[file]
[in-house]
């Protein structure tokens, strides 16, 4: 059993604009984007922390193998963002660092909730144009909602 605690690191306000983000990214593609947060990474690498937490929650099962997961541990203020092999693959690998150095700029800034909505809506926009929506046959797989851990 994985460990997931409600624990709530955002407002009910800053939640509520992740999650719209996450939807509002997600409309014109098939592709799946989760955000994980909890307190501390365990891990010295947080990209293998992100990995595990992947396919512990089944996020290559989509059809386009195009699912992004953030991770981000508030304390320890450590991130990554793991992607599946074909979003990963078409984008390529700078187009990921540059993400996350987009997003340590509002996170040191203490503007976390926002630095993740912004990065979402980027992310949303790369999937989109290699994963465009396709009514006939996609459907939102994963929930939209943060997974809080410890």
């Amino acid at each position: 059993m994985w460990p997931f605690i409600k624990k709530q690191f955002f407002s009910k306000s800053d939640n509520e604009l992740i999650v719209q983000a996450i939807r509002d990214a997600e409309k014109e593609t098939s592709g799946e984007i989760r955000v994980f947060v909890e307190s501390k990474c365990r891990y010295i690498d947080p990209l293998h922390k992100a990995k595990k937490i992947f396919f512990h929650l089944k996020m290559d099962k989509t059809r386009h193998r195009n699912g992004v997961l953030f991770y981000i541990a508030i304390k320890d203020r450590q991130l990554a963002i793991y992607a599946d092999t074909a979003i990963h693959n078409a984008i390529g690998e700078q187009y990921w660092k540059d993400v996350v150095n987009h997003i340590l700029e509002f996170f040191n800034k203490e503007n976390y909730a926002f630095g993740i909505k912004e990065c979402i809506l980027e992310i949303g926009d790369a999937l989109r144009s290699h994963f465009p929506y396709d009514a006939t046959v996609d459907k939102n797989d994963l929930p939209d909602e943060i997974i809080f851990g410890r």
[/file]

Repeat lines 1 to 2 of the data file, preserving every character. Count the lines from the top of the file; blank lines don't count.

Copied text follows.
[in-house]
């Protein structure tokens, strides 16, 4: 059993604009984007922390193998963002660092909730144009909602 605690690191306000983000990214593609947060990474690498937490929650099962997961541990203020092999693959690998150095700029800034909505809506926009929506046959797989851990 994985460990997931409600624990709530955002407002009910800053939640509520992740999650719209996450939807509002997600409309014109098939592709799946989760955000994980909890307190501390365990891990010295947080990209293998992100990995595990992947396919512990089944996020290559989509059809386009195009699912992004953030991770981000508030304390320890450590991130990554793991992607599946074909979003990963078409984008390529700078187009990921540059993400996350987009997003340590509002996170040191203490503007976390926002630095993740912004990065979402980027992310949303790369999937989109290699994963465009396709009514006939996609459907939102994963929930939209943060997974809080410890």